Opposition’s Arguments

Their arguments are contained in a lengthy article entitled Escalator Clause, signed by Coburn S. Walker, financial secretary of Chevrolet Local 659, Flint, and published in the Feb. 12 issue of The Searchlight, Local 659’s paper.

Walker’s article is based largely on the example of the operations of a sliding scale wage clause in the contract of the Sinclair Oil Co. with the CIO Oil Workers International Union. Walker rests his arguments on his interpretation of a letter sent to the UAW by E.E. Phelps, OWIU Director of Research and Education.

This letter also published in The Searchlight, says the Sinclair workers secured a cost-of-living sliding scale contract which was in effect from Januarv to Sept. 15, 1947. After eight months, the escalator clause was dropped and a fixed wage increase alone was written in the contract.

What were the effects of the escalator clause and would the Sinclair workers have done better if they had retained the clause? Phelps’ letter, though it attempts to justify the discontinuation of the clause, shows that if it had been retained, the Sinclair workers would have received higher wages than they now have.

He says that only Sinclair and a few of the smaller oil companies agreed to the sliding scale of wages principle. The big companies insisted on fixed wage scales “sometimes nearly meeting” the wages paid the Sinclair workers. At the time the Sinclair workers’ contract was changed, they were getting “3 cents above what competitive companies’ agreements called for.”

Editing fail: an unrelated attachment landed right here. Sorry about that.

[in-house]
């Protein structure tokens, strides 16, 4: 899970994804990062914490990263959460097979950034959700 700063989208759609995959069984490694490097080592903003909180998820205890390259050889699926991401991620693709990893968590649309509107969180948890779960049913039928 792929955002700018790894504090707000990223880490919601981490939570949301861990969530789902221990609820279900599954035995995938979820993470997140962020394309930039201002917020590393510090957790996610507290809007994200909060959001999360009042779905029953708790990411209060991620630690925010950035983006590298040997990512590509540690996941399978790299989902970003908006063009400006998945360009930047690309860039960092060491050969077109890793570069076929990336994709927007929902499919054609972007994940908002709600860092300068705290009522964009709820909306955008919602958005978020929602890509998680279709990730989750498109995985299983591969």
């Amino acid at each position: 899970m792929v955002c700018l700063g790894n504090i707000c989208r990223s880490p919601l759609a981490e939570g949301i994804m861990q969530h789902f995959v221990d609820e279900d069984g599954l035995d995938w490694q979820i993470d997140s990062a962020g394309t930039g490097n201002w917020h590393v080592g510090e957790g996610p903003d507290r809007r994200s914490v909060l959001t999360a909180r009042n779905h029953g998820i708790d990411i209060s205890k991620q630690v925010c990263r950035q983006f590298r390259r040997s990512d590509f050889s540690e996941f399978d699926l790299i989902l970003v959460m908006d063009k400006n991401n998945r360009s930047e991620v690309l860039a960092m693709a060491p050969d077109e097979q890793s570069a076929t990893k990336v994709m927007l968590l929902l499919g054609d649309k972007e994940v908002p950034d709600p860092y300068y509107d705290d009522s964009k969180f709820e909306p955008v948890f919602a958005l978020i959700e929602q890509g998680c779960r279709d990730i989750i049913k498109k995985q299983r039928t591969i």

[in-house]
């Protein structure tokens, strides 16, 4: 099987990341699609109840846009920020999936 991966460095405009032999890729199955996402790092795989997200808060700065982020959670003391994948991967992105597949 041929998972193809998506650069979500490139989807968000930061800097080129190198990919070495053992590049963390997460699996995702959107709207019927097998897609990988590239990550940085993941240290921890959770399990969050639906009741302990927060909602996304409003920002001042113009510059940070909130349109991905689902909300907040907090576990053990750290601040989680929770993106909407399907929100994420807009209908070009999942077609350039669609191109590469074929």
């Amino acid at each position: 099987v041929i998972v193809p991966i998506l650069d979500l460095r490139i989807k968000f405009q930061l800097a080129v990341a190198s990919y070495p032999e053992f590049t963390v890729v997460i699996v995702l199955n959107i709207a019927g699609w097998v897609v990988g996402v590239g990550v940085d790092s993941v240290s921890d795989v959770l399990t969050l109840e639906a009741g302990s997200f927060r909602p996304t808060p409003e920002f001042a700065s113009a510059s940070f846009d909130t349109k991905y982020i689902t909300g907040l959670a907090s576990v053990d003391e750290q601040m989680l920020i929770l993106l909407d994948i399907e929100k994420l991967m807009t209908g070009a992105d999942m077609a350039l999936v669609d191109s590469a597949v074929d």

At that time – midsummer of 1947 – the leaders of the OWIU thought that the economic situation “didn’t forecast any further sharp increases” in prices. They decided to consolidate their sliding scale increases on the basis of a 25-cent an hour raise in basic wages. The actual contracts signed provided, in most cases, a 15-cent basic raise, plus a 10-cent bonus to continue until the summer of 1948.

Had the old contract continued, however, Phelps now admits, “the economic conditions would have benefited the membership to the extent of about 10 cents an hour.”